2004-07-30 / Community

‘Rescue Me’ Highlights Rockaway In Premier Episode

A Wave Review By Howard Schwach

Firefighter Tommy Gavin sits on the Rockaway beachfront. It is early morning and the sun is just beginning to light up the sky.

Despite the fact that he has promised to give up alcohol, Gavin is drinking from a pint bottle.

He soon finds that he is not alone on the beach. He is joined by his cousin and best friend, firefighter Jimmy Keefe, who died in the World Trade Center yet continues to appear in Gavin’s life, sometimes as a complete body, sometimes as only a head (they found only his head in the ruins). Also on the beach are those who Gavin failed to save at various fires in his long career with 62 Truck in Manhattan.

At the end of the scene, Gavin gets up to walk home. He is followed by all of the others on the beach. The point is well-made. Firefighters, like other rescue workers, carry with them their failures wherever they go.

Fortunately, Gavin is not real. He is a character made up by the man who plays him – actor Denis Leary. The show, which appears on cable’s FX Network (Channel 48 in Rockaway), was shot in Neponsit and the beachfront is not the only Rockaway location viewers will recognize.

Seems that Leary’s wife has moved out and is dating again. She “lives” in a beautiful house that happens to be on Beach 143 Street, a house that Leary and she once lived in together, along with their three children.

Now, she has the house and the kids and Leary rents a house right across the street. The story never tells you how a firefighter can afford not only one Neponsit home, but two (even if he rents the second), but that’s Hollywood.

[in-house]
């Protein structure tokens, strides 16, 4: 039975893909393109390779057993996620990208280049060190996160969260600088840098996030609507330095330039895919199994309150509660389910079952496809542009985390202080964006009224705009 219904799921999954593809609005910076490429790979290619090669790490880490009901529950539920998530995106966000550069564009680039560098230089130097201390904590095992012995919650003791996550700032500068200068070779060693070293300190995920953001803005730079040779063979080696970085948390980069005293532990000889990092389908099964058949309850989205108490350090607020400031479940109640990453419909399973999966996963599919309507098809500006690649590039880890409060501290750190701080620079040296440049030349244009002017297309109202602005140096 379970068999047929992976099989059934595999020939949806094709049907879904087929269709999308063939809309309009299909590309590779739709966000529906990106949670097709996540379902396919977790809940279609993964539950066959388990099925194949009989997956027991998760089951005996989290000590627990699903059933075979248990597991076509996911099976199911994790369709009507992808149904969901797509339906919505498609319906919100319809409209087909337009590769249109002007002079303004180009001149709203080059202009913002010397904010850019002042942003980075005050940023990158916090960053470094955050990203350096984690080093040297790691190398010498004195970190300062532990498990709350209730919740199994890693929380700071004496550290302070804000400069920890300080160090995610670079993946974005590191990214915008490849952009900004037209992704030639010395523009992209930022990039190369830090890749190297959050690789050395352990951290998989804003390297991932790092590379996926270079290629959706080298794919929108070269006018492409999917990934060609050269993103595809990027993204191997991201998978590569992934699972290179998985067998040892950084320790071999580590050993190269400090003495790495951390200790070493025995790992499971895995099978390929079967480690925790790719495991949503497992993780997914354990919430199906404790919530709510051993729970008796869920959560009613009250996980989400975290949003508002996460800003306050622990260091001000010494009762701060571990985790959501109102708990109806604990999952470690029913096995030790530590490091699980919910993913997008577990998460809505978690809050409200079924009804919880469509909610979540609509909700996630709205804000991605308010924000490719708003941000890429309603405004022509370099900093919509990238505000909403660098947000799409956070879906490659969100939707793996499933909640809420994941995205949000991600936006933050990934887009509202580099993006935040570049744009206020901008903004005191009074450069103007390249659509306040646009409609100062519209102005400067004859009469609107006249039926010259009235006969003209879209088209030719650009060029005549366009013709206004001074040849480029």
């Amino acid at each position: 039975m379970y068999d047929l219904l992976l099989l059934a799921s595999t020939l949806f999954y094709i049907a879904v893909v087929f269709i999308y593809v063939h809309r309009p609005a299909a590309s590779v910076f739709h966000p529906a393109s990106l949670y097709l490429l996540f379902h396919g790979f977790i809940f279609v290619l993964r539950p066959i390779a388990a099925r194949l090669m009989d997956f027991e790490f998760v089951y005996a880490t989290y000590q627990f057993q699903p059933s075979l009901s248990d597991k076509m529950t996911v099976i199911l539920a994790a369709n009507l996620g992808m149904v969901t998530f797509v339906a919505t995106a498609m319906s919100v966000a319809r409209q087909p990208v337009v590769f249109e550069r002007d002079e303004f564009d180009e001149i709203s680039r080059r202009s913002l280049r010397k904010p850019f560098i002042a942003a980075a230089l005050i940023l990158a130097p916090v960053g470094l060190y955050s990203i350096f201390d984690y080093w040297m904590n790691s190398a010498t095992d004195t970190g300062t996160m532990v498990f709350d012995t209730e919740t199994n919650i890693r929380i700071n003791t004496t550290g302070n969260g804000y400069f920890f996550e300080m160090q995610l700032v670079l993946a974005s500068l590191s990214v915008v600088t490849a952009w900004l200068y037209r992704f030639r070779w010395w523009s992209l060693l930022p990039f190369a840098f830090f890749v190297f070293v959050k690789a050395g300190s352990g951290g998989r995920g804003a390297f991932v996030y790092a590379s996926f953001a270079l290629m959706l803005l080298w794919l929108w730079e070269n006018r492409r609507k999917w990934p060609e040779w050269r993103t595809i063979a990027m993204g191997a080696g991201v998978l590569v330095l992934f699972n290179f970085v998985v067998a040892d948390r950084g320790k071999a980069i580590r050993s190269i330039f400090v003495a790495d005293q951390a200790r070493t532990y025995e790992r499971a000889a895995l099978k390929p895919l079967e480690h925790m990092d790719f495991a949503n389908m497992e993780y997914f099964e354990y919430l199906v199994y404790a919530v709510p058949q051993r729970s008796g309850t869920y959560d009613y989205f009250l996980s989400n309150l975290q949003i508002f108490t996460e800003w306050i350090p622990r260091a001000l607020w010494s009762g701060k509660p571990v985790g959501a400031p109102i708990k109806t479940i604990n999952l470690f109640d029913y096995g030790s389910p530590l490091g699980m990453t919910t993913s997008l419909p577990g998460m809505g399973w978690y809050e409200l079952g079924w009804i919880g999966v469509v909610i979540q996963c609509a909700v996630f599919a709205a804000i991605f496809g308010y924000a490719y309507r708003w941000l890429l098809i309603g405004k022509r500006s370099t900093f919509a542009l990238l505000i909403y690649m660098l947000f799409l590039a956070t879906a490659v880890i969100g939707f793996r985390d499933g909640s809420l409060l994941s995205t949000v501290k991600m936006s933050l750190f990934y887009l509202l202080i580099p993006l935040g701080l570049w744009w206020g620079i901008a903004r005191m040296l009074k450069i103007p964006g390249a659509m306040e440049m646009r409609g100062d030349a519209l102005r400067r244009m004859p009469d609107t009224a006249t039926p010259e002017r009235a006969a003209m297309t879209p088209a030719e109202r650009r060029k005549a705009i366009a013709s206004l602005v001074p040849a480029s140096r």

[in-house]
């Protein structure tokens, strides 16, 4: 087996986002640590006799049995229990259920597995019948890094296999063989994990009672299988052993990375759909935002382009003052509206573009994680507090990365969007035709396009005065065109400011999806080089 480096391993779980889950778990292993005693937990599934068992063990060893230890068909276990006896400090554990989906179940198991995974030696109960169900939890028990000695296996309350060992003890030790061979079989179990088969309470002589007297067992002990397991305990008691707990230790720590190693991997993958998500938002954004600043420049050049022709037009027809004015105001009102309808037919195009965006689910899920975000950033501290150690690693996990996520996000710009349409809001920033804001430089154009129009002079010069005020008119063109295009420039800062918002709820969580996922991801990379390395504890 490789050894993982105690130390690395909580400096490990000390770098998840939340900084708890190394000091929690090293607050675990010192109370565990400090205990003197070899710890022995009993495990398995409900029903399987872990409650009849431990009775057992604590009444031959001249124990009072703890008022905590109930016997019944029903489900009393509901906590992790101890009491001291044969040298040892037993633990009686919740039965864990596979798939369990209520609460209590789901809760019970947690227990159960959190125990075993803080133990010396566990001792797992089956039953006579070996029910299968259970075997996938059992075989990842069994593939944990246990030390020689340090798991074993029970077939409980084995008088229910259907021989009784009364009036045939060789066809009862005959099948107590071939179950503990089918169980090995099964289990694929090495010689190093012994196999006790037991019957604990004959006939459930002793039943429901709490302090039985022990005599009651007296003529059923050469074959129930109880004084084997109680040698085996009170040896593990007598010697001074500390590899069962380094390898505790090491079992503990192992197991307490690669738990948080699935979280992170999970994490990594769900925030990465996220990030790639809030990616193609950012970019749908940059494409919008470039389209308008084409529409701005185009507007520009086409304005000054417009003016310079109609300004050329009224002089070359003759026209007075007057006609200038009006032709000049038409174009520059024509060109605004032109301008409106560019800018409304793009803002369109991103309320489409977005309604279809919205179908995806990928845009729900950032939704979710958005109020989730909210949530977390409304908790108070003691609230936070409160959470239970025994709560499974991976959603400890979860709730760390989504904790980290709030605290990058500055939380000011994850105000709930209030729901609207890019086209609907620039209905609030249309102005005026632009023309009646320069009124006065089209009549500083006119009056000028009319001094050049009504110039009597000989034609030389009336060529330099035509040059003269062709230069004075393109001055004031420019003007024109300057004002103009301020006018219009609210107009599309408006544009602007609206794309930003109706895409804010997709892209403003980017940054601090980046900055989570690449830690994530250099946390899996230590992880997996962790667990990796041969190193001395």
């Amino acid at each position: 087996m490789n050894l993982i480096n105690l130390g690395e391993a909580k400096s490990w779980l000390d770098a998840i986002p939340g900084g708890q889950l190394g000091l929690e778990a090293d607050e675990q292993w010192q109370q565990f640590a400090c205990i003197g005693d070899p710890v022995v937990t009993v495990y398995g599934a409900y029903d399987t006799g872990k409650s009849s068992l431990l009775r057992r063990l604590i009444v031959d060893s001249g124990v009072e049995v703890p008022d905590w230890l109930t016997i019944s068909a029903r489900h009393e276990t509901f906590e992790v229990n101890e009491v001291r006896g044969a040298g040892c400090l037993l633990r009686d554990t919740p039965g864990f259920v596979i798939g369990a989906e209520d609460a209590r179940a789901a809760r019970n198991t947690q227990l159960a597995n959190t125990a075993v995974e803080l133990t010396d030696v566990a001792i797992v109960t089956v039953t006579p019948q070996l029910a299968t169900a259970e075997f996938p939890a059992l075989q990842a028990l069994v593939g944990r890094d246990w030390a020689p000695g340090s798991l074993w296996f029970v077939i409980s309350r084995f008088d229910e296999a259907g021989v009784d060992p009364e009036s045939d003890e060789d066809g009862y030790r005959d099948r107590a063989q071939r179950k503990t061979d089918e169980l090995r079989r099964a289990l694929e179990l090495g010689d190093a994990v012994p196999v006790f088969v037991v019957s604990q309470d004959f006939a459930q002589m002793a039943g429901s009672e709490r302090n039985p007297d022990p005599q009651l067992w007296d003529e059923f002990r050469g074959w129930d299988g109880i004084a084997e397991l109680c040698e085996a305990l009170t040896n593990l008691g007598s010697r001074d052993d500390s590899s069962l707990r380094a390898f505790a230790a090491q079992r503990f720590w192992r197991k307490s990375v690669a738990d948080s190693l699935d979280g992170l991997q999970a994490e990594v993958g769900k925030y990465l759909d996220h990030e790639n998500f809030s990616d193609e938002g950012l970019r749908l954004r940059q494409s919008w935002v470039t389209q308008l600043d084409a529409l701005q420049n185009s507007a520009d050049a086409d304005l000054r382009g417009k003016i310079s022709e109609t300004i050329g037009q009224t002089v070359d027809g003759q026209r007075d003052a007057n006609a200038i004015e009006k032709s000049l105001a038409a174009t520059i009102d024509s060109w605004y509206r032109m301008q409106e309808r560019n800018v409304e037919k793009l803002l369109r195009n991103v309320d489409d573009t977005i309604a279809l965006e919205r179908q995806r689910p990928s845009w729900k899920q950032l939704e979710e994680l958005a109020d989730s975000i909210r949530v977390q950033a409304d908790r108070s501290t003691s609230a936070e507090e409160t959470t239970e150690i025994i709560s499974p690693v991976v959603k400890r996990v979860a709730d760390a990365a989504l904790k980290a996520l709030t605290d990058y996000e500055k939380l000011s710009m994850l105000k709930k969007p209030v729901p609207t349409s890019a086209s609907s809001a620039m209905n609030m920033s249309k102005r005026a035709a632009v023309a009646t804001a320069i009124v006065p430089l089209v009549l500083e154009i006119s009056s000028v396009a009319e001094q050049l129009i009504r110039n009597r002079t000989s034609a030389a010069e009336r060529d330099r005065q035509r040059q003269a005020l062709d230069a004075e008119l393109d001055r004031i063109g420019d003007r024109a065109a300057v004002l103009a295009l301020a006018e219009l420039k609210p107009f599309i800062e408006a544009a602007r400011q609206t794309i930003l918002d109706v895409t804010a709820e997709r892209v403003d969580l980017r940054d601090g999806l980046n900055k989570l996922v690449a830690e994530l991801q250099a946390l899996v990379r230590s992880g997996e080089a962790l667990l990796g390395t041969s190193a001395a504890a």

A review of the show says that “Rescue Me” could do for firefighters what “NYPD Blue” did for cops: strip them of the myth while celebrating their humanity.”

FDNY brass may not enjoy the show as much as a room full of firefighters who recently watched the first episode.

According to published reports, the firefighters sat at the preview, nodding in assent and chortling at all the right points.

FDNY bigwigs, however, might not enjoy the drinking and the womanizing that go on all the time or the fact that one of the department supervisors takes time off from fighting a fire to check a Jet’s football game on which he has a heavy bet. In fact, the chief and the other firefighters at 62 Truck have a pool going on Leary’s divorce

Leary says that he does not want to exploit September 11, but that he can’t ignore it, especially in a show about firefighters.

“It’s a very interesting place to start off,” he says. “With guys who survived this terrible event, who were directly effected by it, but still have to jump on the truck.”

In fact, a number of the actors on the show are retired firefighters who were involved in September 11.

The New York Times, in an unusual editorial about a television show, said of “Rescue Me,” “The ghosts of 9/11 still people the upper Manhattan firehouse of Engine 62. The memory of that day presents a different maze to every firefighter in the building. And yet, despite constant reminders, the firefighters know precisely how far they’ve come. They remember the day and its aftermath with an insouciance – a mostly unquotable insouciance – that is both moving and strangely liberating.”

It is a show worth watching, and not simply to see Rockaway portrayed in a television show.

It airs Wednesday nights at 10 p.m. on FX.

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